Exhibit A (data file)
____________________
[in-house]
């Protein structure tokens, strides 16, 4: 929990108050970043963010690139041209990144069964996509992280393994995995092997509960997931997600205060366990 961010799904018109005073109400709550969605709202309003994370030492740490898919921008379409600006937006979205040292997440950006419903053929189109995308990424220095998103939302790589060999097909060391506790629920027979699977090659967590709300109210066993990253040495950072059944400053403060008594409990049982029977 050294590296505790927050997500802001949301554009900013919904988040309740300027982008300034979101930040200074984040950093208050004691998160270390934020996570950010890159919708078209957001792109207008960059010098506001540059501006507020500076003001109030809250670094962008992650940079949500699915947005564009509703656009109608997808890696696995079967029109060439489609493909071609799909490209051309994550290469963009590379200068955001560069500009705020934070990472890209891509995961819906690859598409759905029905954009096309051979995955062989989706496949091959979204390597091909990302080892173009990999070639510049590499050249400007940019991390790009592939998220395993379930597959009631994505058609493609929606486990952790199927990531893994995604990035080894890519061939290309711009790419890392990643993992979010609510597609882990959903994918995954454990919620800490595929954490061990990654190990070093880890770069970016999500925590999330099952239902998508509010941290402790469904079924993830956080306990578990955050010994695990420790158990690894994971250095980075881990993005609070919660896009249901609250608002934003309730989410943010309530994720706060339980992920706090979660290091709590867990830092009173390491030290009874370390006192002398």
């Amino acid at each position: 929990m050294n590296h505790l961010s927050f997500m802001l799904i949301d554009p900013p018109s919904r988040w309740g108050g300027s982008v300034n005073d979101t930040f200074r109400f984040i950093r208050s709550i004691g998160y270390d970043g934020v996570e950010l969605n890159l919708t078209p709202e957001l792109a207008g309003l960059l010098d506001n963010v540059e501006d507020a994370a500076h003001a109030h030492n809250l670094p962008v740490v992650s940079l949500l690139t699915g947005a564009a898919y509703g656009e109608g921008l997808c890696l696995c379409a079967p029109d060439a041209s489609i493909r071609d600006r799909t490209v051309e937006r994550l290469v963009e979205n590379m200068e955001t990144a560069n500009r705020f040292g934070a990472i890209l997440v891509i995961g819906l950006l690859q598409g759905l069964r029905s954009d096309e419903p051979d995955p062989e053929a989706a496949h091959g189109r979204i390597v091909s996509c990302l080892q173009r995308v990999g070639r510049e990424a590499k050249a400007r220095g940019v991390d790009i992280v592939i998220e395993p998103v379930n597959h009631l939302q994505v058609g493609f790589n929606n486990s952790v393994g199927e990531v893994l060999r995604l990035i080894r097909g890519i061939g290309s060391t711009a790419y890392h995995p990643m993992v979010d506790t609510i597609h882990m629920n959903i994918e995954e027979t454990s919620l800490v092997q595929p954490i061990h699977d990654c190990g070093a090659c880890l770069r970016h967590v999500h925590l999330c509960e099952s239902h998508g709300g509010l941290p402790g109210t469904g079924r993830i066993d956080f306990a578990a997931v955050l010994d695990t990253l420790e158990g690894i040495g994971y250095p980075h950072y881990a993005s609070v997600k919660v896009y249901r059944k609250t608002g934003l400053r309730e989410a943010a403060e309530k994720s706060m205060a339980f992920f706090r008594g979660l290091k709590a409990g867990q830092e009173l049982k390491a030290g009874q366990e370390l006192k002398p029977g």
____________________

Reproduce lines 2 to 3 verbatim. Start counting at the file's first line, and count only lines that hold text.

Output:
């Protein structure tokens, strides 16, 4: 929990108050970043963010690139041209990144069964996509992280393994995995092997509960997931997600205060366990 961010799904018109005073109400709550969605709202309003994370030492740490898919921008379409600006937006979205040292997440950006419903053929189109995308990424220095998103939302790589060999097909060391506790629920027979699977090659967590709300109210066993990253040495950072059944400053403060008594409990049982029977 050294590296505790927050997500802001949301554009900013919904988040309740300027982008300034979101930040200074984040950093208050004691998160270390934020996570950010890159919708078209957001792109207008960059010098506001540059501006507020500076003001109030809250670094962008992650940079949500699915947005564009509703656009109608997808890696696995079967029109060439489609493909071609799909490209051309994550290469963009590379200068955001560069500009705020934070990472890209891509995961819906690859598409759905029905954009096309051979995955062989989706496949091959979204390597091909990302080892173009990999070639510049590499050249400007940019991390790009592939998220395993379930597959009631994505058609493609929606486990952790199927990531893994995604990035080894890519061939290309711009790419890392990643993992979010609510597609882990959903994918995954454990919620800490595929954490061990990654190990070093880890770069970016999500925590999330099952239902998508509010941290402790469904079924993830956080306990578990955050010994695990420790158990690894994971250095980075881990993005609070919660896009249901609250608002934003309730989410943010309530994720706060339980992920706090979660290091709590867990830092009173390491030290009874370390006192002398």
């Amino acid at each position: 929990m050294n590296h505790l961010s927050f997500m802001l799904i949301d554009p900013p018109s919904r988040w309740g108050g300027s982008v300034n005073d979101t930040f200074r109400f984040i950093r208050s709550i004691g998160y270390d970043g934020v996570e950010l969605n890159l919708t078209p709202e957001l792109a207008g309003l960059l010098d506001n963010v540059e501006d507020a994370a500076h003001a109030h030492n809250l670094p962008v740490v992650s940079l949500l690139t699915g947005a564009a898919y509703g656009e109608g921008l997808c890696l696995c379409a079967p029109d060439a041209s489609i493909r071609d600006r799909t490209v051309e937006r994550l290469v963009e979205n590379m200068e955001t990144a560069n500009r705020f040292g934070a990472i890209l997440v891509i995961g819906l950006l690859q598409g759905l069964r029905s954009d096309e419903p051979d995955p062989e053929a989706a496949h091959g189109r979204i390597v091909s996509c990302l080892q173009r995308v990999g070639r510049e990424a590499k050249a400007r220095g940019v991390d790009i992280v592939i998220e395993p998103v379930n597959h009631l939302q994505v058609g493609f790589n929606n486990s952790v393994g199927e990531v893994l060999r995604l990035i080894r097909g890519i061939g290309s060391t711009a790419y890392h995995p990643m993992v979010d506790t609510i597609h882990m629920n959903i994918e995954e027979t454990s919620l800490v092997q595929p954490i061990h699977d990654c190990g070093a090659c880890l770069r970016h967590v999500h925590l999330c509960e099952s239902h998508g709300g509010l941290p402790g109210t469904g079924r993830i066993d956080f306990a578990a997931v955050l010994d695990t990253l420790e158990g690894i040495g994971y250095p980075h950072y881990a993005s609070v997600k919660v896009y249901r059944k609250t608002g934003l400053r309730e989410a943010a403060e309530k994720s706060m205060a339980f992920f706090r008594g979660l290091k709590a409990g867990q830092e009173l049982k390491a030290g009874q366990e370390l006192k002398p029977g």